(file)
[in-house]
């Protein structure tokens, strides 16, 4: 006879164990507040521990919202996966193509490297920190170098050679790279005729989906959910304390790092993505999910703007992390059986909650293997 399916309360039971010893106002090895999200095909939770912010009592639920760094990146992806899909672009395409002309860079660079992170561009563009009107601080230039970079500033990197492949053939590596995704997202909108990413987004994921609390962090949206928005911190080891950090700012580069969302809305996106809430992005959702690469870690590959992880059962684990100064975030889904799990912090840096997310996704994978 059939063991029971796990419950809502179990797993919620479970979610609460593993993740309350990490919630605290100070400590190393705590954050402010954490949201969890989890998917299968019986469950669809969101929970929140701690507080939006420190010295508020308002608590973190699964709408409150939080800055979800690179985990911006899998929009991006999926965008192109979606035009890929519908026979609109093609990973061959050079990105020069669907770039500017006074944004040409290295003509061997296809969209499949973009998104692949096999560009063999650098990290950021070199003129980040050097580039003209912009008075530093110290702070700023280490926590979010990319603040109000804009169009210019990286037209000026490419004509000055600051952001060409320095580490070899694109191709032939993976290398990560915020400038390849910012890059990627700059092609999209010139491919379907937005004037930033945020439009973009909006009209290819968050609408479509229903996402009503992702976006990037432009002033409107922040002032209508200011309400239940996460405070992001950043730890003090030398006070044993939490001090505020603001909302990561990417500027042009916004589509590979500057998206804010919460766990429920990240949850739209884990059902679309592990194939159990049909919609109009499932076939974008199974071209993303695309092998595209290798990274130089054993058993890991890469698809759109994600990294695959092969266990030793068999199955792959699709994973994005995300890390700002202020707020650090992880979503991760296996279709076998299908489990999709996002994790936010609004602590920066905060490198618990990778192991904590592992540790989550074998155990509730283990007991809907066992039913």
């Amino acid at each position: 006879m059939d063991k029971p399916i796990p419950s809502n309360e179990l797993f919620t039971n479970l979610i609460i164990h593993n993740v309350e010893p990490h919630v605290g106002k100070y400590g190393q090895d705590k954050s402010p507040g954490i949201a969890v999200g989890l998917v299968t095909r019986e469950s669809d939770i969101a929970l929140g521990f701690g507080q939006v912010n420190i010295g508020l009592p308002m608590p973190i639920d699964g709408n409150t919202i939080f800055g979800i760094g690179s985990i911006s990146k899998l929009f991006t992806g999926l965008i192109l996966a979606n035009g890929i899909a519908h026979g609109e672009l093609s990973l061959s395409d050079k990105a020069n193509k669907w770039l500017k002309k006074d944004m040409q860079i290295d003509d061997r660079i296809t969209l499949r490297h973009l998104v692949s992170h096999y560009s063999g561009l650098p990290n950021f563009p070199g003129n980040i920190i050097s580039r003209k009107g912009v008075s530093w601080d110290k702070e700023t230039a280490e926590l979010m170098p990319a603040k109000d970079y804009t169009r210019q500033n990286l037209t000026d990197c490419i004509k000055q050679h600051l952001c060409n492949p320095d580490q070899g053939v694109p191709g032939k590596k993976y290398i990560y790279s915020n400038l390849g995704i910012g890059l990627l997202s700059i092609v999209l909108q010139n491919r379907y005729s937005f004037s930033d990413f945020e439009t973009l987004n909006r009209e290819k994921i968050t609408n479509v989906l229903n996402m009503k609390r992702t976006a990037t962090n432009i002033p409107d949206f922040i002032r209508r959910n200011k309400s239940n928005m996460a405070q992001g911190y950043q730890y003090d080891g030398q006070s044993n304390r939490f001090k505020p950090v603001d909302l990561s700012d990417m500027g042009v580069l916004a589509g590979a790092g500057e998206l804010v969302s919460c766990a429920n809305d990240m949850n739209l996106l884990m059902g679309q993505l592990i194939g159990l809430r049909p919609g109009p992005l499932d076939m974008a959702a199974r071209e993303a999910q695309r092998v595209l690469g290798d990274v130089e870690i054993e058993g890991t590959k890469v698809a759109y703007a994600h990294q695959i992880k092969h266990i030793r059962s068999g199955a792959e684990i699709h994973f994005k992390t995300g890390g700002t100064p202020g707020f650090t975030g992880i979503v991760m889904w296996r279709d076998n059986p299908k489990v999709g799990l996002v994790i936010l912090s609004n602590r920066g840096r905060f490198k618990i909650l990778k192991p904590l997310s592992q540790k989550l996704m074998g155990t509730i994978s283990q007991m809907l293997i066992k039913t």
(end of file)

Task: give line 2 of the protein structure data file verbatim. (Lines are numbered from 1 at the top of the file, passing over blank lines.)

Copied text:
């Protein structure tokens, strides 16, 4: 006879164990507040521990919202996966193509490297920190170098050679790279005729989906959910304390790092993505999910703007992390059986909650293997 399916309360039971010893106002090895999200095909939770912010009592639920760094990146992806899909672009395409002309860079660079992170561009563009009107601080230039970079500033990197492949053939590596995704997202909108990413987004994921609390962090949206928005911190080891950090700012580069969302809305996106809430992005959702690469870690590959992880059962684990100064975030889904799990912090840096997310996704994978 059939063991029971796990419950809502179990797993919620479970979610609460593993993740309350990490919630605290100070400590190393705590954050402010954490949201969890989890998917299968019986469950669809969101929970929140701690507080939006420190010295508020308002608590973190699964709408409150939080800055979800690179985990911006899998929009991006999926965008192109979606035009890929519908026979609109093609990973061959050079990105020069669907770039500017006074944004040409290295003509061997296809969209499949973009998104692949096999560009063999650098990290950021070199003129980040050097580039003209912009008075530093110290702070700023280490926590979010990319603040109000804009169009210019990286037209000026490419004509000055600051952001060409320095580490070899694109191709032939993976290398990560915020400038390849910012890059990627700059092609999209010139491919379907937005004037930033945020439009973009909006009209290819968050609408479509229903996402009503992702976006990037432009002033409107922040002032209508200011309400239940996460405070992001950043730890003090030398006070044993939490001090505020603001909302990561990417500027042009916004589509590979500057998206804010919460766990429920990240949850739209884990059902679309592990194939159990049909919609109009499932076939974008199974071209993303695309092998595209290798990274130089054993058993890991890469698809759109994600990294695959092969266990030793068999199955792959699709994973994005995300890390700002202020707020650090992880979503991760296996279709076998299908489990999709996002994790936010609004602590920066905060490198618990990778192991904590592992540790989550074998155990509730283990007991809907066992039913």